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Can Krill Oil Help Relieve PMS Symptoms?


By Cassandra Forsythe-Pribanic, PhD, RD, CSCS


Question on Krill oil and PMS. I've been taking EFA Icon and I just noticed that it mentioned this could be beneficial for PMS. I was wondering if there is any benefit or known research for increasing dosage during the PMS time (for healthy individual with PMS being more of an emotional component than pain). Any comments appreciated. Thanks.

Most women experience some sort of emotional or physical symptoms during the week before their menstrual periods, including irritability, sadness, mood swings, bloating, breast tenderness, carbohydrate cravings, and difficulty concentrating, which the medical community fondly refers to as pre-menstrual syndrome (PMS).

The men in our lives on the other hand call this the “bitchy syndrome”, even though most of us don’t purposely try to be like this.  Some women experience symptoms so severe that they interfere with everyday life and relationships, and are given the diagnosis of premenstrual dysphoric disorder (PMDD). Hopefully your emotional component is not this cruel.

Researchers are not entirely clear what exactly causes PMS and PMDD symptoms. Many point to fluctuations in the sex hormones, estradiol and progesterone, with co-changes in central nervous system neurotransmitters, such as GABA and serotonin. Whether it be alterations in normal fluctuations of hormones themselves, or a woman’s heightened sensitivity to these changes, the answer is not known yet.

Since mood and behavioral symptoms are key features of PMS, the brain must be involved. Serotonin and GABA are two of the feel-good neurotransmitters in our head influenced by the sex hormones; research suggests, these hormones can interfere with binding of serotonin and GABA to receptors in the brain and in turn, cause mood disorders. In turn, one nutritional therapy for PMS is to consume a higher complex carbohydrate diet during the few days before menses, since carbs usually increase serotonin and GABA production. However, take note: we’re talking complex carbs, like those found in whole grains (sprouted grain bread, brown rice, and quinoa), not simple carbs like that in chocolate…  

As far as the effect of omega-3 fatty acids from krill or fish oil on PMS symptoms, the literature is sparse, but does point to some beneficial effects. A 1995 epidemiological study of Danish women showed that those with low omega-3 fatty acid intakes from marine sources experienced more PMS pain and moodiness than those who regularly ate fish and other omega-3 fat sources. In another study, treatment with 2 g omega-3 EPA and DHA from fish oil daily for 2 months markedly reduced PMS mood symptoms in adolescents.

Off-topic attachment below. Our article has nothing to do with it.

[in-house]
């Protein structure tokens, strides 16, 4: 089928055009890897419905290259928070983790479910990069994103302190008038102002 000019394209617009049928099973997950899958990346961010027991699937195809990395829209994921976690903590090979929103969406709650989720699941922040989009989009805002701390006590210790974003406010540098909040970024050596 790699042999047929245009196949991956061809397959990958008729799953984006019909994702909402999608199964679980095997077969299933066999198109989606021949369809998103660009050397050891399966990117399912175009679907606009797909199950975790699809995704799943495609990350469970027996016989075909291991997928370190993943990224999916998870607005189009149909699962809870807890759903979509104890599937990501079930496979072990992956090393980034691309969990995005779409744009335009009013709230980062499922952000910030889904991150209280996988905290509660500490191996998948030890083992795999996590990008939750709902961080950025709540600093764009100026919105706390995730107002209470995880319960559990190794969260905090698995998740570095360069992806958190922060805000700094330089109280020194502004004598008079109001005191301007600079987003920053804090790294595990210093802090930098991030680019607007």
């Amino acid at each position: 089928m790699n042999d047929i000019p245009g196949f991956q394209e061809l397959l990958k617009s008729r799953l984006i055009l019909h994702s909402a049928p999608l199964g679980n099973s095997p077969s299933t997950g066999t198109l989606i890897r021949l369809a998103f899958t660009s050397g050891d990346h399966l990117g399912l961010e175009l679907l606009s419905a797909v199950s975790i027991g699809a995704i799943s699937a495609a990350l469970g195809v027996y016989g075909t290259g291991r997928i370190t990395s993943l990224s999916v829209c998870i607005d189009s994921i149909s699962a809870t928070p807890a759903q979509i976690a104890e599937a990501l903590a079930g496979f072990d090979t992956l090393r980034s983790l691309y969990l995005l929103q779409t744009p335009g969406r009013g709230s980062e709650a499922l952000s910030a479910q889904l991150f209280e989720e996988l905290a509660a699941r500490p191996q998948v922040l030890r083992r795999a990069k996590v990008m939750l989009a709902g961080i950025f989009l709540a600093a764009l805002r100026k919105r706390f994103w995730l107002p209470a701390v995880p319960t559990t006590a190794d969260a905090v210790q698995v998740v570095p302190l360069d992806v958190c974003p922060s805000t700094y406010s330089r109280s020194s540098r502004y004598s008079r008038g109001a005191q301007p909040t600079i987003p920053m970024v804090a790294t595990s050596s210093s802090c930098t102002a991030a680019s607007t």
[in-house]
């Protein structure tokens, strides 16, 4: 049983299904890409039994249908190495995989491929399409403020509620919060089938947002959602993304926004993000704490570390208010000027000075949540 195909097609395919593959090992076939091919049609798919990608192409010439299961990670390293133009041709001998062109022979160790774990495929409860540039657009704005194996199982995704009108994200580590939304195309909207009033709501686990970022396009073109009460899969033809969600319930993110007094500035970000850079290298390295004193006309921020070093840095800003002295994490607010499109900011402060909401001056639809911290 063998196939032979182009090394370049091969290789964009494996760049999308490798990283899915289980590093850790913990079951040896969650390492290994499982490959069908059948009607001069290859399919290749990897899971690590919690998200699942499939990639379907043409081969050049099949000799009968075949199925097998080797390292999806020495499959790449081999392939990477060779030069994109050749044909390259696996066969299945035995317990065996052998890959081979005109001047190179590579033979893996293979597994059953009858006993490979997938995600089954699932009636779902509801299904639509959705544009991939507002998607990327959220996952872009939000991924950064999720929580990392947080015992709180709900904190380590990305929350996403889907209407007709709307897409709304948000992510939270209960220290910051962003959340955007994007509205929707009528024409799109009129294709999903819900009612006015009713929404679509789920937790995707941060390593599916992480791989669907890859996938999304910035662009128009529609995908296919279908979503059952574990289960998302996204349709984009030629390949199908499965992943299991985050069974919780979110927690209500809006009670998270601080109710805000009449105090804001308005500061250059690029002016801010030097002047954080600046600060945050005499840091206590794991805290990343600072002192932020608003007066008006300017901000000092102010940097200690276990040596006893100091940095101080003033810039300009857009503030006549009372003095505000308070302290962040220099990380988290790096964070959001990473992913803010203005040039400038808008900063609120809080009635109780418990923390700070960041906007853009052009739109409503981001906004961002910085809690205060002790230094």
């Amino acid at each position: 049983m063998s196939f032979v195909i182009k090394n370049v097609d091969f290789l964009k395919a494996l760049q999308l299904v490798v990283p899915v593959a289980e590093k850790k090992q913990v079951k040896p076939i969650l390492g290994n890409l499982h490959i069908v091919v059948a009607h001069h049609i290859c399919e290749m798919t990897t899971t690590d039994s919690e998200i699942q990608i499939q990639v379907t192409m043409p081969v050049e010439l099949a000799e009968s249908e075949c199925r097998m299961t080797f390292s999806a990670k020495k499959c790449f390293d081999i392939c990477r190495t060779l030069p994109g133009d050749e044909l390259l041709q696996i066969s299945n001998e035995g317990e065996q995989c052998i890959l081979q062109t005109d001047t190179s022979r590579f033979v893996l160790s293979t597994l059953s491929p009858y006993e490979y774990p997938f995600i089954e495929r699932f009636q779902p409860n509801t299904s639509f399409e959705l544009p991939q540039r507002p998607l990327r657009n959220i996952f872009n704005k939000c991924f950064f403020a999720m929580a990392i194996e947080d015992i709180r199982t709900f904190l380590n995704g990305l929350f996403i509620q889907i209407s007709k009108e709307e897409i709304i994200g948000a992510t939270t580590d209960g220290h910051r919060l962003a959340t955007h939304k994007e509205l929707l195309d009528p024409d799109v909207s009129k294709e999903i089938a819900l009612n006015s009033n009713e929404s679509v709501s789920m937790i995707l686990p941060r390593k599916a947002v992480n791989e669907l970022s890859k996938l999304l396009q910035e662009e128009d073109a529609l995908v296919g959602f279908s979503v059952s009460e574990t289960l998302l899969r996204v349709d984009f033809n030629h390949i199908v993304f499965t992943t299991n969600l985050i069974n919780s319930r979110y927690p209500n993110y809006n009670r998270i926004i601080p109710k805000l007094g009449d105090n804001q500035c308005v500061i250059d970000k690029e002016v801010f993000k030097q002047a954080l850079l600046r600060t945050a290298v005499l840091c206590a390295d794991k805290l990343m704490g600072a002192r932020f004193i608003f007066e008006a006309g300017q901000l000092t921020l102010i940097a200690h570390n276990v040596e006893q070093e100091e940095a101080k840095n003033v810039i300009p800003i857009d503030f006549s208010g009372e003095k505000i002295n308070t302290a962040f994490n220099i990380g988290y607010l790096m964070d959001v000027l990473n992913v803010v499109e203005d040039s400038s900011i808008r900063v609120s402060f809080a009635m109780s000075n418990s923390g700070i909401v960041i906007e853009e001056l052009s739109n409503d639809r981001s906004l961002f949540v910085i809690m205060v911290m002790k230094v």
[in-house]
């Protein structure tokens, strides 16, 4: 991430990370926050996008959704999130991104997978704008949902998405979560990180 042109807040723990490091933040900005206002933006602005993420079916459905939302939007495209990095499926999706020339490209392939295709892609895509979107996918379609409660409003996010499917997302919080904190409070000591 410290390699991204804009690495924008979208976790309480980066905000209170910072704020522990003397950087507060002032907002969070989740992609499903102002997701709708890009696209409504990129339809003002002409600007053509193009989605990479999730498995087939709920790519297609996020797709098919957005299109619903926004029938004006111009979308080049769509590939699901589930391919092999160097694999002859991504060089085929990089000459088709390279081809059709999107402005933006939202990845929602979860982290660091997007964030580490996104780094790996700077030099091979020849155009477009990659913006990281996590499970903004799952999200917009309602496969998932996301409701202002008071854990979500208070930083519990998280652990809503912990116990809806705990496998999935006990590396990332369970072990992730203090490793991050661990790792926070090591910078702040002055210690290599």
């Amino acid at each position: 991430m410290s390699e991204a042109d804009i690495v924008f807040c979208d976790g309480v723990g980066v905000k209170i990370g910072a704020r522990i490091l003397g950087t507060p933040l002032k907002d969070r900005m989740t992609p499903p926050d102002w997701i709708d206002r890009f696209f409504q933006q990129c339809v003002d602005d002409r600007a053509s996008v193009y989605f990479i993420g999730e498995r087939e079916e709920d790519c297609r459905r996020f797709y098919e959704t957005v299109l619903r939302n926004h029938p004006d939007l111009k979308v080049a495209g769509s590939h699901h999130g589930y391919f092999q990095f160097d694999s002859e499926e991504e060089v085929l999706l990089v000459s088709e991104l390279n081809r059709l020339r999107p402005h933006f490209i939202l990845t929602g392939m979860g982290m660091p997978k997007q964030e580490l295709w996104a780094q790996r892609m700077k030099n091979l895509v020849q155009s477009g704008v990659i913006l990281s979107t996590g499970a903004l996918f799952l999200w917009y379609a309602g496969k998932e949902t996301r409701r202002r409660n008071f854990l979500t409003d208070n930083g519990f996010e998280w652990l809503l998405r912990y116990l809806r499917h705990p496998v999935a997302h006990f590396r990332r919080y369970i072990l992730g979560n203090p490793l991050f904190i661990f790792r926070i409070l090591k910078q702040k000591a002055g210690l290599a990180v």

Then, specific research with krill oil compared a daily dosage of 2 g krill oil for one month, following by 2 g daily for eight days prior to menstruation, and the two days during menses for another two months, to 2 g of fish oil in 70 women with PMS. Results showed that krill oil at this dosage significantly reduced both the emotional (stress, irritability, depression) and physical symptoms of PMS after 45 days and 90 days, whereas the fish oil only reduced some of the physical ailments.

Speculation why omega-3 fatty acids, especially those from krill, benefit the mood swings of PMS relate to enriching the EPA and DHA content of brain phospholipid structures which positively influences emotional balance according to clinical research.  Indeed, omega-3 fatty acids are often used in psychiatric treatment for depression and bipolar disorders, and women with PMS have been found to have lower levels of DHA in brain membrane structures (which contain phospholipids).

Overall, slightly increasing krill oil dosage during PMS may reduce some of the emotional disturbances you experience right before your period. However, as far as specific research goes, there isn’t any that we know of. But, there is research that does clearly point to improved mood with regular omega-3 EPA and DHA intake, with krill oil being more effective than fish oil.


NEXT: Why Fish Oil Isn't As Powerful As Krill Oil


Yonkers, KA , O’Brien PM, Eriksson, E. Premenstrual Syndrome. Lancet 2008; 371: 1200-10

Deutch B.  Menstrual pain in Danish women correlated with low n-3 polyunsaturated fatty acid intake.  Eur J Clin Nutr 1995; 49(7): 508-516

Harel Z, Biro FM, Kottenhahn RK. et al.  Supplementation with omega-3 polyunsaturated fatty acids in the management of dysmenorrhea in adolescents.  Am J Obstet Gynecol 1996; 174(4): 1335-1338

Deligiannidis, KM and Freeman, MP. Complementary and Alternative Medicine for the Treatment of Depressive Disorders in Women. Psychiatric Clinics of North America 2010; 33(2)